In later physical and neurological examinations hypomimic face and hyperpigmented complexion (it can be explained by her constitutional origin) were the highlighted signs as well as other neurological symptoms such as cognitive alterations due to motor coordination, ataxic march with inability to march in tandem, extrapyramidal axial hypertonia, akinesia and tremor.
New behavioural alterations appeared, including potomania, impulsive food intake and mutism accompanied by psychotic symptoms such as auditory hallucinations ‘voices that give orders’.
Cranial CT showed moderate subcortical and cortical atrophy, which does not correspond to the patient’s age (see figure 1).
MRI skull: density increased in posterior protuberance and mesencephalon suggestive of WD (see figure 2).
Blood analysis: ceruloplasmin levels were low in blood, copper in urine 70 (normal <70), ceruloplasmin 16.6 (normal >20).
Ultrasound examination: there was no kidney or hepatic damage.
Ophthalmology: no Kaiser-Fleischer ring.
WD was diagnosed and started treatment with D-penicillamine 250/6 hours.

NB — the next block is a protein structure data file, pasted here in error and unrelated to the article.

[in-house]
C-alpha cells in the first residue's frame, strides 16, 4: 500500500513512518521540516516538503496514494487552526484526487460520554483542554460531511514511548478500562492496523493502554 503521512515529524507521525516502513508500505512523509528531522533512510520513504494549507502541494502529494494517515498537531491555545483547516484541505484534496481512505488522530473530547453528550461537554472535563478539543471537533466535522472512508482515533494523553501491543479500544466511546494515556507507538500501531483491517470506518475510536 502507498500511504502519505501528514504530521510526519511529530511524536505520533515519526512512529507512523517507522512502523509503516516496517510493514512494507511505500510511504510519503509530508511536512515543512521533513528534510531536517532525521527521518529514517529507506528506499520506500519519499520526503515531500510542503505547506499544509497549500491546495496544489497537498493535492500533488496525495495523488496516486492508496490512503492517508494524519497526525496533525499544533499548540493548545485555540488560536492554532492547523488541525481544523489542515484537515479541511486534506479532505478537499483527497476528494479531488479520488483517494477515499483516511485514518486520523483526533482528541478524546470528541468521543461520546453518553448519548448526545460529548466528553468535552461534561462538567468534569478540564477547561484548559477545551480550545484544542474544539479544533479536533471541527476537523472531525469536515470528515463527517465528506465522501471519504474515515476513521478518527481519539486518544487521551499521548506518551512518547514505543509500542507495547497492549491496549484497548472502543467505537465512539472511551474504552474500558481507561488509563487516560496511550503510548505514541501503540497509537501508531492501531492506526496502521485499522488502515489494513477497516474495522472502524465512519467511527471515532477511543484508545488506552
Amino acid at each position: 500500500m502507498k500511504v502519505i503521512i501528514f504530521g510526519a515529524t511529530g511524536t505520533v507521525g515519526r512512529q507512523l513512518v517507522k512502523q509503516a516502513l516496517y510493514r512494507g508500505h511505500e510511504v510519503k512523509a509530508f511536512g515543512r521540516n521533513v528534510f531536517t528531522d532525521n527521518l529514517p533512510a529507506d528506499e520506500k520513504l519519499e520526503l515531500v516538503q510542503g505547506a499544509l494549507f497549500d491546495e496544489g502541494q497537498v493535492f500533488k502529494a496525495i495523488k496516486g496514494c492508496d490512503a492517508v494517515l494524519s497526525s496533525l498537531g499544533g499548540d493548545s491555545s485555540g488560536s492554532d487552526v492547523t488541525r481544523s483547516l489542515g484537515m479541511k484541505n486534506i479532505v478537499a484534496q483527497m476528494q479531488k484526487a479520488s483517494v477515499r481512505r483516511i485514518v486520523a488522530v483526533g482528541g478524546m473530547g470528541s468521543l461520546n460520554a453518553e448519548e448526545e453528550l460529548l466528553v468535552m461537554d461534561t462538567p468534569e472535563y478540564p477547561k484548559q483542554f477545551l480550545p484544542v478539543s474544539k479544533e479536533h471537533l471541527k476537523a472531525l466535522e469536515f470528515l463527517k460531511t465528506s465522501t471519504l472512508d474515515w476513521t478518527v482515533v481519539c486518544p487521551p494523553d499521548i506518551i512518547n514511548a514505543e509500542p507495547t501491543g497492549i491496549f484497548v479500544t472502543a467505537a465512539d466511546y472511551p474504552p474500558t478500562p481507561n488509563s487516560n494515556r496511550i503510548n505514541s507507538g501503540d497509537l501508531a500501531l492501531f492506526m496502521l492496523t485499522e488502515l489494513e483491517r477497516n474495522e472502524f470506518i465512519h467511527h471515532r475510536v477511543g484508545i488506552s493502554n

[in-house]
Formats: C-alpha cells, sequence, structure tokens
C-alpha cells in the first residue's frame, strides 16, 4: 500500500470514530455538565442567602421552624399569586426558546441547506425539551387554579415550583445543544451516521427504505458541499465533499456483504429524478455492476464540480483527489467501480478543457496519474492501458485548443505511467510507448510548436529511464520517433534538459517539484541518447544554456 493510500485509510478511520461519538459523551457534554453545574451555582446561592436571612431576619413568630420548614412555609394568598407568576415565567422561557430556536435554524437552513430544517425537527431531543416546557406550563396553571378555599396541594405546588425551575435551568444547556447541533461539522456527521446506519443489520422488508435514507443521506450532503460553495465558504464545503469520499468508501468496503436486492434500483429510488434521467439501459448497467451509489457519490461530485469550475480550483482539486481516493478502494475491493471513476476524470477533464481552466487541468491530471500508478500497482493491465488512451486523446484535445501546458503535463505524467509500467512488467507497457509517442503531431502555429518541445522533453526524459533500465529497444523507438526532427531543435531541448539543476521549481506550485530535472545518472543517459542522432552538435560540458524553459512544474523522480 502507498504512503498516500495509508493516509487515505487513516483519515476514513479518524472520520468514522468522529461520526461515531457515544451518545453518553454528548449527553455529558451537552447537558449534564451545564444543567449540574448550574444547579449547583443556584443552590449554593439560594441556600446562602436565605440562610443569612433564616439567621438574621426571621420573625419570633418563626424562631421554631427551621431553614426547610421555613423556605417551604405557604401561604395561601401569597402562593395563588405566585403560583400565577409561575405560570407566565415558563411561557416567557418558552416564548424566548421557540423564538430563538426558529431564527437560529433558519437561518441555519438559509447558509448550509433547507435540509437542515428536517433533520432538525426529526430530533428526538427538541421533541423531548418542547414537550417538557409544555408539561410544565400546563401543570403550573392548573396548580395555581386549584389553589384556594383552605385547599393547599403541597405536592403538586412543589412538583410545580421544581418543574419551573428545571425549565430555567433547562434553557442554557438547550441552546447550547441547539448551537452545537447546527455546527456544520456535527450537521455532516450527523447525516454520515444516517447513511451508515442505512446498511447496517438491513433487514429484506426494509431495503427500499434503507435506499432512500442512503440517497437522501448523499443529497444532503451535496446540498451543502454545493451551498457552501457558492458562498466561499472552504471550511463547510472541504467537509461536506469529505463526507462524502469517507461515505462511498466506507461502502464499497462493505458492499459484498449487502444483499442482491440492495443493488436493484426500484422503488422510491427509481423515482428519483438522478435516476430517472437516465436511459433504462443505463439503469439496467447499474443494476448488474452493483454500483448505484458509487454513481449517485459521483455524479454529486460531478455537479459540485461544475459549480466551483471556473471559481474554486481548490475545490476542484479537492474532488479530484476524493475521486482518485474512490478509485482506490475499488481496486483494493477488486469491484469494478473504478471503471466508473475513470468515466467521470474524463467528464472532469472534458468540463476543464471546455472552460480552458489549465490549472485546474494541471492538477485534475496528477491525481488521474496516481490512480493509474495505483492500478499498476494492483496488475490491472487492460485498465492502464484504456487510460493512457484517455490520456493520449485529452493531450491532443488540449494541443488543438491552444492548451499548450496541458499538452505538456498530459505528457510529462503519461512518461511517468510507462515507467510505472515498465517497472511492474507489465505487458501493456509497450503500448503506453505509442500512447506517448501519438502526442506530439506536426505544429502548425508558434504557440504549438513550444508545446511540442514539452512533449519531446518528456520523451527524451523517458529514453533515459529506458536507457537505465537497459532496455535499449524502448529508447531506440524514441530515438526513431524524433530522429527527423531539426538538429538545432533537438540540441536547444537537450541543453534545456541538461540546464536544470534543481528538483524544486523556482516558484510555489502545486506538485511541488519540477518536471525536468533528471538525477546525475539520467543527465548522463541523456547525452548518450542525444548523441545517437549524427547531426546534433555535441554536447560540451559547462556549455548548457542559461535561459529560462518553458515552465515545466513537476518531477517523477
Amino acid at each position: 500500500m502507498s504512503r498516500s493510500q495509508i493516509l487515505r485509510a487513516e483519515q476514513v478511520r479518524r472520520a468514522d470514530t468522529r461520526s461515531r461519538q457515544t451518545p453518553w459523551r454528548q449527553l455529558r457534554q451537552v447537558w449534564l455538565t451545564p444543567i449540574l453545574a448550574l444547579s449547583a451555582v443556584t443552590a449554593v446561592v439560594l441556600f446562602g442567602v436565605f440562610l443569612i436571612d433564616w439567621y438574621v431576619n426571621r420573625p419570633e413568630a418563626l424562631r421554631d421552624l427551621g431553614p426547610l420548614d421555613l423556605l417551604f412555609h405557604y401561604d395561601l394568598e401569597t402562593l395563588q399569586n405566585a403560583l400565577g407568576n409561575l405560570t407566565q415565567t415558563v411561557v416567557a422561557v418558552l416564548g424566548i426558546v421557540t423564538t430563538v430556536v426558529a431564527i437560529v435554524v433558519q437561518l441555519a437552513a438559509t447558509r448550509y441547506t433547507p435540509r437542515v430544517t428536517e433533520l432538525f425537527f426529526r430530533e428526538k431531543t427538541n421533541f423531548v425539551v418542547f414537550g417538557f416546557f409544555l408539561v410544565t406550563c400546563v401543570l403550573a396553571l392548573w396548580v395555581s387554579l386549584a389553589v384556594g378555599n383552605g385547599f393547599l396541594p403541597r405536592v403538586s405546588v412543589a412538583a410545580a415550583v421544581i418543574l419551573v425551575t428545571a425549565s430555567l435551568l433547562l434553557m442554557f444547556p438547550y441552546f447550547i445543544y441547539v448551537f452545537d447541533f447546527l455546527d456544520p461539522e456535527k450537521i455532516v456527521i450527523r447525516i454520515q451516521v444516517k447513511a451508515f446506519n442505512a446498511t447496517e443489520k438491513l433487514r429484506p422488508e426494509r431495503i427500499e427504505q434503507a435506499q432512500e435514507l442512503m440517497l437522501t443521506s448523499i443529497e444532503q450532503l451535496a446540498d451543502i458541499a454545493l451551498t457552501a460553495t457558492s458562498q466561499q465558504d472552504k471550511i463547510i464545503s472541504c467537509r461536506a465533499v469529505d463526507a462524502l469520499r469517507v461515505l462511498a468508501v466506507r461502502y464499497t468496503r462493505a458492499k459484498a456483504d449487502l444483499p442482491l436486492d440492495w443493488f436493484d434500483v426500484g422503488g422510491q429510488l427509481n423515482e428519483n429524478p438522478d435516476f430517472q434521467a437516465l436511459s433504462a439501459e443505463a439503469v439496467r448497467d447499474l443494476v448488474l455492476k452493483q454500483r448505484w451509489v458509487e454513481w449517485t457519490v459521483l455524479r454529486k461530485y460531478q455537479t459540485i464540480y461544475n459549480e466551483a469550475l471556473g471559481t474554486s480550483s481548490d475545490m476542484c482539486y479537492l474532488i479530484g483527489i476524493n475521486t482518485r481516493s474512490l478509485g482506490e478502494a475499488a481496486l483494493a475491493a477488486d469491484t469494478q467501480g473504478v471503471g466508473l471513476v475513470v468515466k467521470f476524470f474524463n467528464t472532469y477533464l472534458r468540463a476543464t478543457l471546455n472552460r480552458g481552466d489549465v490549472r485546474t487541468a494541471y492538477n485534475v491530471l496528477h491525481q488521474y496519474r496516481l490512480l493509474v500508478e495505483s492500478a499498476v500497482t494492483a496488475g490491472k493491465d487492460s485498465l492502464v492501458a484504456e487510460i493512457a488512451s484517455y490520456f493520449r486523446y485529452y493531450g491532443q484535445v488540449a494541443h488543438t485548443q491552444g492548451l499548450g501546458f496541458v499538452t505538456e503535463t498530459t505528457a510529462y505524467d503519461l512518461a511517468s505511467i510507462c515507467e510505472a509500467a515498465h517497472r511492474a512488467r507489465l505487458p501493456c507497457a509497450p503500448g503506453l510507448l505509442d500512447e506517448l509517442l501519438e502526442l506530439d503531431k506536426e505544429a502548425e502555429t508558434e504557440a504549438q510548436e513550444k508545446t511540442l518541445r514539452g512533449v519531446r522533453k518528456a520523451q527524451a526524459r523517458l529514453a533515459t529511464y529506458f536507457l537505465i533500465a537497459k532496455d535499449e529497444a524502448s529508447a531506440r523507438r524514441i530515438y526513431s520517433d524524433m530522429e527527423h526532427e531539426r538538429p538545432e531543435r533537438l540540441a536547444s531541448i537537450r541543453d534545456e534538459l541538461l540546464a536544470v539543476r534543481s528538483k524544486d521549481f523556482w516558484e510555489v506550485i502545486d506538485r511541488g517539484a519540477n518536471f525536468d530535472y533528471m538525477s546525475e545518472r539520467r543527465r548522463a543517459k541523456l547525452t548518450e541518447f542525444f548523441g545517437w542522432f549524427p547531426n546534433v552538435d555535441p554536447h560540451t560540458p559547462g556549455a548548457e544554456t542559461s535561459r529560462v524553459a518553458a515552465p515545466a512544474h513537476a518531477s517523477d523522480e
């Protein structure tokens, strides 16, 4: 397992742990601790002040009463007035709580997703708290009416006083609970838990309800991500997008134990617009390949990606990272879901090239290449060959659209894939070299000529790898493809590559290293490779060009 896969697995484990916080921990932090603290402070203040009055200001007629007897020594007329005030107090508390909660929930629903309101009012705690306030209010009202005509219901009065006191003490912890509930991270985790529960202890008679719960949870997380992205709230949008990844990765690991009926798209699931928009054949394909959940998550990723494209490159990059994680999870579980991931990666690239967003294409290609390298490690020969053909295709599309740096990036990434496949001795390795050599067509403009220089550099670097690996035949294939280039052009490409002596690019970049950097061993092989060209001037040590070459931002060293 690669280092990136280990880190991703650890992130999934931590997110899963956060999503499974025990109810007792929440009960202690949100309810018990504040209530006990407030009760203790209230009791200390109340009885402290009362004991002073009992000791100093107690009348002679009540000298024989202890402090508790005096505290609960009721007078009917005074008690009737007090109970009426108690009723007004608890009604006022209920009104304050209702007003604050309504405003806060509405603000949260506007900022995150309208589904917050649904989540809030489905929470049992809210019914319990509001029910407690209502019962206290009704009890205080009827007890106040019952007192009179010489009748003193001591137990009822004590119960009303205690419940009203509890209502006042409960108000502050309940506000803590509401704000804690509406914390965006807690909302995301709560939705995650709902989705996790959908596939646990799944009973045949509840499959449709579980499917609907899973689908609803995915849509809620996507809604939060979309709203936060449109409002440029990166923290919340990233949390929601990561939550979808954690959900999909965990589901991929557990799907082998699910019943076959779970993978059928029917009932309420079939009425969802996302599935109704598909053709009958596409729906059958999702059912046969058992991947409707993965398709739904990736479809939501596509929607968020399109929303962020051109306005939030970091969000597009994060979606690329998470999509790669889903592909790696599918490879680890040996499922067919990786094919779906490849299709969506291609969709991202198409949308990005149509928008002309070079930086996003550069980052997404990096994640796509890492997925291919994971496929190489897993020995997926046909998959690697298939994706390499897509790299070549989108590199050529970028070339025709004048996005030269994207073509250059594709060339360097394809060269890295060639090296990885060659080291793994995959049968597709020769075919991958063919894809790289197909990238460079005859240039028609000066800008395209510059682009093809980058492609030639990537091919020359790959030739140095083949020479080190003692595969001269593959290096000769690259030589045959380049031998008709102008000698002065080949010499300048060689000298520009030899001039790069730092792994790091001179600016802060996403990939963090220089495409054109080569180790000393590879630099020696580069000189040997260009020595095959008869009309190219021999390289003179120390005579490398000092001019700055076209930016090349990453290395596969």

Psychiatric symptoms were first resolved in the first 3 weeks of treatment with progressive resolution of the motor symptoms during the next 12 months (and without concomitant antipsychotic drugs) that required antiparkinsonian treatment with L-3,4-dihydroxyphenylalanine 100/carbidopa 25. The patient was discharged after 2 months of hospitalisation and referred to the neurological outpatient department. Eighteen months later there remained an ataxic march and ceruloplasmin levels normalised. No renal or hepatic damage was detected.
Genetic screening for the disease was recommended to her relatives with negative results.
Literature reviewed according to the present patient shows that patients who develop WD starting with a predominance of neuropsychiatric symptoms tend to manifest symptoms later, and have a longer delay of diagnosis and a poorer outcome than patients with hepatic symptoms.17
WD is one of the few inherited disorders, which can be successfully treated with pharmacological agents (if diagnosed early). This is a very important point because psychiatric manifestation of WD often leads to diagnosis delay, and often to wrong prognosis. Worse prognosis18 as well as treatment with D2 antagonist (neuroleptics) often leads to irreversible early neurological deterioration19, maybe due to decrease of D2 receptors20.